Dhoni, as always, has presented a balanced report-card, either scoring well when the situation demands or failing occasionally. His captaincy record has steadily improved over the last 6-8 months which has had a positive impact on his batting. This is also the first crucial away tour against a strong team since the Test debacles against England and Australia in the latter part of 2011. The only remaining point of argument for his critics is that Dhoni hasn’t led India to victory in any major Test series since the successful tour to New Zealand and the captain would want to give a fitting reply to them.

The rise of Jadeja is certainly a heart-warming story. From being criticized for his “predictability” to being touted as the number one bowler, Jadeja’s career has got its fair share of ups and downs. The captain’s trust in his ability and skill is evident whenever Dhoni tosses the ball to him in the closing overs of the innings. However, the all-rounder is yet to make his presence felt when it comes to batting. Like his other left-handed colleagues in the team, Jadeja too presents a sorry cut while tackling the short-pitch deliveries.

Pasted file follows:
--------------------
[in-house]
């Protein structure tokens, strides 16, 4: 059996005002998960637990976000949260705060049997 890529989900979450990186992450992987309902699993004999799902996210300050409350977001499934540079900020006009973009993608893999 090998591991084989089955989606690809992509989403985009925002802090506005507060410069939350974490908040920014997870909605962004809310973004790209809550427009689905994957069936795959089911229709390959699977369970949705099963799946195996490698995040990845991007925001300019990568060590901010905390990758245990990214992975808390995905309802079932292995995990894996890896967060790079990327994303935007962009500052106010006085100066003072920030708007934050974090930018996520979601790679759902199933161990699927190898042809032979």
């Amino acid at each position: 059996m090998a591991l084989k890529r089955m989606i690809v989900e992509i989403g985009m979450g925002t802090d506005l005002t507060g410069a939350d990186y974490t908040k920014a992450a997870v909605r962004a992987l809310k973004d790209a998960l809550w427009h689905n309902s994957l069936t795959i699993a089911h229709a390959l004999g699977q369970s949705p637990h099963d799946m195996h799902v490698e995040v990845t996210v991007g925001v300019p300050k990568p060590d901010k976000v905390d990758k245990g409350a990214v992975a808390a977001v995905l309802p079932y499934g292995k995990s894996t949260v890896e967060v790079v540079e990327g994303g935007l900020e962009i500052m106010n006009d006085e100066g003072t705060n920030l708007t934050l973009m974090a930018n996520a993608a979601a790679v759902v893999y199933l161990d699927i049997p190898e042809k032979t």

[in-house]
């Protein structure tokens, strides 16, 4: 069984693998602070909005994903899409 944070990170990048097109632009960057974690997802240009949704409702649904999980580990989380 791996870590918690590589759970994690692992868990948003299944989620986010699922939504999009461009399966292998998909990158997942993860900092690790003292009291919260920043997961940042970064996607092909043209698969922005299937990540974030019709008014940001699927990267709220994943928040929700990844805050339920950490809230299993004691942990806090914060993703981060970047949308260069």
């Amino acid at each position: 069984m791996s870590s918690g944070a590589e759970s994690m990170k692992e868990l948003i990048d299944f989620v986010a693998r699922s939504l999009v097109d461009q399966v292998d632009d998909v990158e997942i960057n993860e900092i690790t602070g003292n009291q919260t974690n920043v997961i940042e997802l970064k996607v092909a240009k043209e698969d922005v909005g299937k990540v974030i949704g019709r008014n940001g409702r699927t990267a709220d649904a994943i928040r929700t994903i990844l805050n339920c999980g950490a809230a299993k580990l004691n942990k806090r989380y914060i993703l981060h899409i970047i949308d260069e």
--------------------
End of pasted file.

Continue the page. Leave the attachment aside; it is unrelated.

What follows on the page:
Dhoni heavily relies on Ashwin to strangulate the opposition batsmen with his uncanny deliveries which more often than not restricts the flow of runs. In terms of wickets earned, Ashwin has had a rather quiet season, agreeing to play second fiddle to Jadeja. But the most promising aspect of his game has been the improvement in his batting which he takes seriously nowadays.

The pace-attack has had a mixed season with Shami Ahmed appearing as the most lethal and less erratic of all the others. Bhuvaneshwar Kumar started off well but is now struggling to pick up wickets and has also strayed in line and length especially against the left-handed batsmen. The return of Umesh Yadav augurs well for the team with the speedster being someone who can bowl accurately at a decent pace.

Though South Africa has in their ranks some of the best players around, the team has just not been able to win on a regular basis, which is clear from their No.5 position in the ODI standings. For India, it will be a test of their nerves as South Africa haven’t lost at home for a very long time and look altogether a more rejuvenated team playing on their own soil. India will be playing more foreign tours in the upcoming year so it would be a great way to start off the season on a winning note.